Bugatti Type 44 – 1927

Can the word ‘common’ be applied to any Bugatti? It seems insulting to tar this prestigious marque with such a mundane description, but if a Bugatti can ever be thus described it must, be the Type 44, because more of these popular vehicles were produced than any other type.

So if there’s one Bugatti the enthusiast can realistically aspire to drive, this is it… and the experience should be a real pleasure.

The wire-wheeled Type 44 was Bugatti’s first true touring car. A new engine was created from two cast-iron four-cylinder blocks with a single overhead camshaft delivering its power through a four-speed manual gearbox to drive the rear wheels. Teamed with the proven chassis developed for the earlier Type 38, this offered the smoothest of rides with all the creature comforts. As a result, the Type 44 proved to be immensely popular and sold very well.

This highly-rated classic benefits from the fact that today’s survivors come with a considerable assortment of attractive body styles fitted by top coachbuilders that included Kellner, James Young, Weymann, Gerber, Gang]off arid Graber. Among the bodies they created were roadsters, coupes, two-door tourers and four-door saloons.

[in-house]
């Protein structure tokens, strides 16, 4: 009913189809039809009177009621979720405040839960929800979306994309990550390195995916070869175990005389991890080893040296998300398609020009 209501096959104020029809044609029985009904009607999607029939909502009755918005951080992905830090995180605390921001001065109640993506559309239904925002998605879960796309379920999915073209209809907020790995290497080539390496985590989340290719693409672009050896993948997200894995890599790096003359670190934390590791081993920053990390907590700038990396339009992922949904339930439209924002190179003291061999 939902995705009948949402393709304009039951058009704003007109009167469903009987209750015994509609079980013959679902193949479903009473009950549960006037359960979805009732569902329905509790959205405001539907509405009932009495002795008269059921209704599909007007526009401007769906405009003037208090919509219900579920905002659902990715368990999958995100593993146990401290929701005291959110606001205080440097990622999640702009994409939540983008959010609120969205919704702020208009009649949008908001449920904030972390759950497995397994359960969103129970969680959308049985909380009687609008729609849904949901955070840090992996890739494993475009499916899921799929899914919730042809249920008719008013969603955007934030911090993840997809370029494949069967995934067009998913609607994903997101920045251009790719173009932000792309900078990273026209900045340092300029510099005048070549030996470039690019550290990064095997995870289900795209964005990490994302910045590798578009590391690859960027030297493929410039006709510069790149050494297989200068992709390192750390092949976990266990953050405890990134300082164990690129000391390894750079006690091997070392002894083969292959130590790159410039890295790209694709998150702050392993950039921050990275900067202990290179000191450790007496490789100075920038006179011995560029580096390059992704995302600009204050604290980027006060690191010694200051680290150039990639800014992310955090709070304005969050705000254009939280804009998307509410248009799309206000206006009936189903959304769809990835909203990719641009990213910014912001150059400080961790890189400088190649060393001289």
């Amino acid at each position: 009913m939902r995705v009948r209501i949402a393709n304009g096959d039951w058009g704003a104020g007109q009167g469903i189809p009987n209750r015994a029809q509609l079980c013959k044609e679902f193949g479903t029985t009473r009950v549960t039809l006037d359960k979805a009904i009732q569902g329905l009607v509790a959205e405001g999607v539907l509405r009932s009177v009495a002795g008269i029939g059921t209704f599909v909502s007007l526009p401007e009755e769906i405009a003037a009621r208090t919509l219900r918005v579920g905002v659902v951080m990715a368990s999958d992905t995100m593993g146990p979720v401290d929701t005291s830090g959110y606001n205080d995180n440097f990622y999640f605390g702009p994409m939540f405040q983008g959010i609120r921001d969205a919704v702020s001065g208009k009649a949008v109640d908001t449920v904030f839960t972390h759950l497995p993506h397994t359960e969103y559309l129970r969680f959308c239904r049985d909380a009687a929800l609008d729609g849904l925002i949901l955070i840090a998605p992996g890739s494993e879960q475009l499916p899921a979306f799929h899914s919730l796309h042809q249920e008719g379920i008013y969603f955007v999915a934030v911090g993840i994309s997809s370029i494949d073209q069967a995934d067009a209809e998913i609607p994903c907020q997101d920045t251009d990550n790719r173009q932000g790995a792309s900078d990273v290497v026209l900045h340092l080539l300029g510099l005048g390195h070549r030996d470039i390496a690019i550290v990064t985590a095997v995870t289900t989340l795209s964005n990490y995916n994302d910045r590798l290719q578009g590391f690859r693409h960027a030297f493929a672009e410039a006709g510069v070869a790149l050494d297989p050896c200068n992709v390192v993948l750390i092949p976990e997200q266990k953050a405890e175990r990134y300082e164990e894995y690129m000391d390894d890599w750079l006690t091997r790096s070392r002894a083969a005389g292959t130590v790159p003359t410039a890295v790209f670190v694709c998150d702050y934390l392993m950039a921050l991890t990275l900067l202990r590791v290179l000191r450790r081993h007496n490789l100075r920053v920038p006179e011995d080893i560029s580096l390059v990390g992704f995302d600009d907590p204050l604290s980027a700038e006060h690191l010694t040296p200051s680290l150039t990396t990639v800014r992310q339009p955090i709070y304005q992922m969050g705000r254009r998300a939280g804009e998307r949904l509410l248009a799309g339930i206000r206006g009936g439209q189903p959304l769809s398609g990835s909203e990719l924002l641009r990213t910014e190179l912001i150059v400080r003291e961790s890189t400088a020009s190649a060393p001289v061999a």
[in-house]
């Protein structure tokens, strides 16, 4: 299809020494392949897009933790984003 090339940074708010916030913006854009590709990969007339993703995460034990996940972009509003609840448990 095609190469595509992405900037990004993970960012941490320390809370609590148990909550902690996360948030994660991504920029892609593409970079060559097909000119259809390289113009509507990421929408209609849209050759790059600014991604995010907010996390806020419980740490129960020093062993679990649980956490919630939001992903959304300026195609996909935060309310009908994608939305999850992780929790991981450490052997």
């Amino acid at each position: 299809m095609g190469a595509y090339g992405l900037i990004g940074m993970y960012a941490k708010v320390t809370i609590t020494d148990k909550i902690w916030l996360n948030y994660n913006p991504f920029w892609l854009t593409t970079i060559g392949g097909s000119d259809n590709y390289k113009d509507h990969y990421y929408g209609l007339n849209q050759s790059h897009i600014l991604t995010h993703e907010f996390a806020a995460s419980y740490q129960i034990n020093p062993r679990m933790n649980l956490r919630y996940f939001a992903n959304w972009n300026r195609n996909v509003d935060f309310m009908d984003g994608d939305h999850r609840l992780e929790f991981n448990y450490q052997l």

Common it may have been by Bugatti standards, but that Is a relative term – just under 1,100 Type 44s were built out of the grand total of 7,000 cars that actually emerged from the factory at Molsheim between the company’s foundation in 1909 and the effective end of car production with the death of Ettore Bugatti’s son Jean whilst testing a Type 57 racing car in 1930, and the subsequent advent of World War 11. Attempts were made to establish new model lines after 1945, but these proved unsuccessful and the company was finally sold to Hispano-Suiza in 1963.

COUNTRY OF ORIGIN:

France

FIRST MANUFACTURED:

1927 (until 1930)

ENGINE:

2.992 cc Straight Eight

PERFORMANCE:

Top speed around 85 mph (137 km/h) according to body type

YOU SHOULD KNOW:

The most unusual Type 44 was the wooden-bodied fire tender constructed on a Type 44 chassis used at Bugatti’s Molsheim factory in the late 1920s and 1930s – whether or not it was ever put to the test is not recorded.

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